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We Don't Need A Constitutional Convention

Stan Simpson

November 01, 2008

I finally decided which way I'm voting Tuesday.

I'm talking about this confounding constitutional amendment question also on the ballot: "Shall there be a constitutional convention to amend or revise the constitution of the state?"

I'm voting NO.

Voting in the affirmative would allow voters to advocate amendments to the state constitution. But they can do so now. Just look at the second question on the Nov. 4 ballot, which asks whether 17-year-olds should be allowed to vote in primaries if they turn 18 by the date of the general election. I'm voting YES for that.

A yes vote on the age change means as outgoing Common Cause Executive Director Andy Sauer and Secretary of the State Susan Bysiewicz have pointed out that the state's constitution would have to be amended.

Another reason not to have a constitutional convention is the excessive cost, about $13 million. That expense would come at a time when the state is chipping away at a $267 million budget deficit. While convention proponents are pushing this ballot as a way to take politics out and put the citizen back into the public policy process, the reality is that it would further complicate lawmaking.

Outside of sending a message to elected officials that they need to be better listeners, a convention would be of little use. Remember, I'm a guy who is opposed to the recent state Supreme Court ruling that would legalize gay marriage. And the gay marriage opponents are among those groups pushing for the convention. But again, if they want to amend the constitution there is a process to do so now. No, it's not easy. It is not supposed to be.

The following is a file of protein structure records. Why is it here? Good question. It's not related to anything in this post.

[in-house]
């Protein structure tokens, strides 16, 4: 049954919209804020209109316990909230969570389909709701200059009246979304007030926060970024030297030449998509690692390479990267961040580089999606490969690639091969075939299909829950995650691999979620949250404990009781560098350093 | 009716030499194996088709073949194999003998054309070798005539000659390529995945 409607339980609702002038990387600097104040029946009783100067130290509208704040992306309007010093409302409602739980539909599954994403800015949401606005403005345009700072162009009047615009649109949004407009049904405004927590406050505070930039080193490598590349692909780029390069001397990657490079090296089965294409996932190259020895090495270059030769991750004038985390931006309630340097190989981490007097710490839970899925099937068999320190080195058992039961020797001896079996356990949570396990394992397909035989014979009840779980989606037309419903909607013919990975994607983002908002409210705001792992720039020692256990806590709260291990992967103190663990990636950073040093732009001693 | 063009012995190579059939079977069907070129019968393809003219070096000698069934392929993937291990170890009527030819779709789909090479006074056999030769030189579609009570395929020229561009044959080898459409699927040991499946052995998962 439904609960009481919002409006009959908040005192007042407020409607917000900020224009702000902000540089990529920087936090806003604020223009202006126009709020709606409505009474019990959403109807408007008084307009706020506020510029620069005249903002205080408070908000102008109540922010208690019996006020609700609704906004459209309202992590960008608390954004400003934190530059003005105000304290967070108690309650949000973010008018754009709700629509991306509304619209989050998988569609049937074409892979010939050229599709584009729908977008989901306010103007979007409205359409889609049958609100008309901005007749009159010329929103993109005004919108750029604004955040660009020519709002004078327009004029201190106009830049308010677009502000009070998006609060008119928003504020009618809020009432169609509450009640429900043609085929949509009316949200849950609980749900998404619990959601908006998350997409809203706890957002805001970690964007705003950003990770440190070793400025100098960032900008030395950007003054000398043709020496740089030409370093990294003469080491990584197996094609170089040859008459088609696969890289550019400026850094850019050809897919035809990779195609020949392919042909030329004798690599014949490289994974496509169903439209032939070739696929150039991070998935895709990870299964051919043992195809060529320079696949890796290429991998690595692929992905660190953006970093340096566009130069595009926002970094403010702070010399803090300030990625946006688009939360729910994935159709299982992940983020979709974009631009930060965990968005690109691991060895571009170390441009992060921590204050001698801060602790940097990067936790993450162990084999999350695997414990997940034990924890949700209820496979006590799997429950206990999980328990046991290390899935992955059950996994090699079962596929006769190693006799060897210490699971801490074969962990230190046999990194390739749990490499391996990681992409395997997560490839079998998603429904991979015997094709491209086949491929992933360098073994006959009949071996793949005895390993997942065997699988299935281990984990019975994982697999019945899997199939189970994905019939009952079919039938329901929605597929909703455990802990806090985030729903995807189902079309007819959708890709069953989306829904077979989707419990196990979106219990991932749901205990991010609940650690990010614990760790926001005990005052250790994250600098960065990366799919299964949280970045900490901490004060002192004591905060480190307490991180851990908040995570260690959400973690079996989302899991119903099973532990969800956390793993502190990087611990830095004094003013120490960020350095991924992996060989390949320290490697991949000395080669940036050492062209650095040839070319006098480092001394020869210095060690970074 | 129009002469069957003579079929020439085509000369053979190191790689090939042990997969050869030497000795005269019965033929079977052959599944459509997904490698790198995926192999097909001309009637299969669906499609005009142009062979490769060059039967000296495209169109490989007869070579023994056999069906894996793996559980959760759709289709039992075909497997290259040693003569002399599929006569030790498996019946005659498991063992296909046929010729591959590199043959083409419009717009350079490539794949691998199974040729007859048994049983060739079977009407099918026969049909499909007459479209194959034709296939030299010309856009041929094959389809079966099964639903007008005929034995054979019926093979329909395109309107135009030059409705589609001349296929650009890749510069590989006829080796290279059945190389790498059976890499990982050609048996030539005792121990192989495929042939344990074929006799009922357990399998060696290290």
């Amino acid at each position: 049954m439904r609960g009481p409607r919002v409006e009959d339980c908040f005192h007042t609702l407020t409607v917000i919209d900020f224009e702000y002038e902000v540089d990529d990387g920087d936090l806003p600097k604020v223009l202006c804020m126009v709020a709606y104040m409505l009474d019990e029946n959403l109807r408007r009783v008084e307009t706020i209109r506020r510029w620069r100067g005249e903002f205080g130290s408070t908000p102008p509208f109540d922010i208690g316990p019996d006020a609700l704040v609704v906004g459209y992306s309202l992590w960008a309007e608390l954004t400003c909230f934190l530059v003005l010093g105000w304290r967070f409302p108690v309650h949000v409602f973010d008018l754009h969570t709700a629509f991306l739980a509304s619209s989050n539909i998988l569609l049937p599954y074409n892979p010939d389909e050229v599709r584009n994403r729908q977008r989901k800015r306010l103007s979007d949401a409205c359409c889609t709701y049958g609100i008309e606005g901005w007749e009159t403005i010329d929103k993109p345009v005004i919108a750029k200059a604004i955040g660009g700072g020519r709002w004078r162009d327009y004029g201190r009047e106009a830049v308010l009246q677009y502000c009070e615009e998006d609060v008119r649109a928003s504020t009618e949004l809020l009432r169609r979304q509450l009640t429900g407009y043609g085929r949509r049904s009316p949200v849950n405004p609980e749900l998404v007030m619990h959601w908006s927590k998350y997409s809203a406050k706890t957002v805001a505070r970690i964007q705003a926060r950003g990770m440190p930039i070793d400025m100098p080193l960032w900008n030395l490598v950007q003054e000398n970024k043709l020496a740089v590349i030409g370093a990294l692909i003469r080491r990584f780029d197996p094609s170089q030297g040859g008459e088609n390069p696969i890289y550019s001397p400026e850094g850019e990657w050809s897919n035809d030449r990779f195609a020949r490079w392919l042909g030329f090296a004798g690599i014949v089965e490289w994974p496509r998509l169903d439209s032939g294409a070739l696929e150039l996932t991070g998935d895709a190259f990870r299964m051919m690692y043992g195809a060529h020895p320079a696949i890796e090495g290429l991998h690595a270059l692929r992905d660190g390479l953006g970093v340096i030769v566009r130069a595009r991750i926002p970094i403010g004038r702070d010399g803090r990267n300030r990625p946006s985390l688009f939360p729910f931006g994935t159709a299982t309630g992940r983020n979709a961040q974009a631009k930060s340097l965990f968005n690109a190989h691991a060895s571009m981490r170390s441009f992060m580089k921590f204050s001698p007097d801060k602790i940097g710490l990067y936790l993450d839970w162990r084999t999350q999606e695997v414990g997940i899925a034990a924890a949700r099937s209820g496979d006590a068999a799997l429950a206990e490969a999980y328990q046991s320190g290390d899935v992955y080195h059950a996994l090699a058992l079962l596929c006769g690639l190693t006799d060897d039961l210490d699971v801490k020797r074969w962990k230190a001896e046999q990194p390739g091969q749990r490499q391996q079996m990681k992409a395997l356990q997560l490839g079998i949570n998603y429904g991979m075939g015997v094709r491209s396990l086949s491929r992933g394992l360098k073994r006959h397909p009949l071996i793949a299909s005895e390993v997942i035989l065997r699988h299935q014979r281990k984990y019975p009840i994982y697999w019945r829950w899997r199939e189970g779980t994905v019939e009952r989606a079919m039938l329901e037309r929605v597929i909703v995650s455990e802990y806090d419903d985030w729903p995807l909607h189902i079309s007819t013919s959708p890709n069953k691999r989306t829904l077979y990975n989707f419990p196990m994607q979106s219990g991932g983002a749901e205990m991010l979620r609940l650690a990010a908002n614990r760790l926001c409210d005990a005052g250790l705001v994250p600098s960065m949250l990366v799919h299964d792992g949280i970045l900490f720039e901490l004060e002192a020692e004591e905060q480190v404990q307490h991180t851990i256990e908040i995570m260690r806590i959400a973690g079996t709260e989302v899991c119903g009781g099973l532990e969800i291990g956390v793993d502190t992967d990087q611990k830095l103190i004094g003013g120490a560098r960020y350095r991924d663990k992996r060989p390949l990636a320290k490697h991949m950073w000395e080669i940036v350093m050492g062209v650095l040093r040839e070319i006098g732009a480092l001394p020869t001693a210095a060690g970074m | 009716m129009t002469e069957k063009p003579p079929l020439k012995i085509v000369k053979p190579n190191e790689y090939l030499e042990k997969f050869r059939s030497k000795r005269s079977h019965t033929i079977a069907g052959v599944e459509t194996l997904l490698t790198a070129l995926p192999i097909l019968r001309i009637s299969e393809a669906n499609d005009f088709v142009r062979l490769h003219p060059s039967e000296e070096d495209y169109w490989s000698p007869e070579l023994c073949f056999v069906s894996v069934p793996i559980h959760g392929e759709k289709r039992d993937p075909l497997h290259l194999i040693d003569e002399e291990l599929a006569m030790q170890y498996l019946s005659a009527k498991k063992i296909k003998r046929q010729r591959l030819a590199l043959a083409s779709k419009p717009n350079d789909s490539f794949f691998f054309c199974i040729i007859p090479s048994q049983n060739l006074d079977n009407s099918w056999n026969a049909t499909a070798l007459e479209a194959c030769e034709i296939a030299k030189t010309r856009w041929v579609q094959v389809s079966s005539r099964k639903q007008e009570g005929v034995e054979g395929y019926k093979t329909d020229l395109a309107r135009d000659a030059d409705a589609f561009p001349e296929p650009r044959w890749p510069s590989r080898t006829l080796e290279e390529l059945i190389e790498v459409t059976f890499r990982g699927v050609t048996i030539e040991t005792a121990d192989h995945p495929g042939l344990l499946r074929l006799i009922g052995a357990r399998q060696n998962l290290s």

This ballot is a political exercise that reflects an emerging national dissatisfaction with elected officials. Constituents say their public officials are not in tune with their wishes.

I get it.

An example of that concern was the recent end-around New York Mayor Michael Bloomberg pulled in getting his city council to abolish term limits just for him. Unbelievable.

In the 1990s, New Yorkers twice approved a two-term limit for their mayor. TWICE.

By all accounts billionaire Bloomberg has done a laudable job in his two terms as chief executive. But Bloomberg himself had also been a strong supporter of term limits until, well, he was nearing the end of his last term.

Suddenly, the mayor had a change of heart. And by a 29-22 council vote, he orchestrated an extension to a possible third term, flouting the will of the people.

"The idea of taking what was done by referendum and changing it because you happen to have a mayor that's very popular, I think is a real problem," said Miles Rapoport, president of Demos: A Network for Ideas and Action, a public policy center in New York City.

Rapoport is a former Connecticut secretary of the state and a founder of the now defunct DemocracyWorks organization that was based in Hartford.

He is actually against term limits, but also against how Bloomberg circumvented the electorate in successfully pushing for an extension.

Rapoport, a West Hartford resident, is a longtime advocate for citizen rights and more accessible voting. But even he has grave concerns about the need to convene a constitutional convention. "It's a real dilemma," he said.

A constitutional convention, folks, would be nothing more than a costly, unwieldy and potentially unseemly battle royal.

It's unnecessary.

Reprinted with permission of the Hartford Courant. To view other stories on this topic, search the Hartford Courant Archives at http://www.courant.com/archives.
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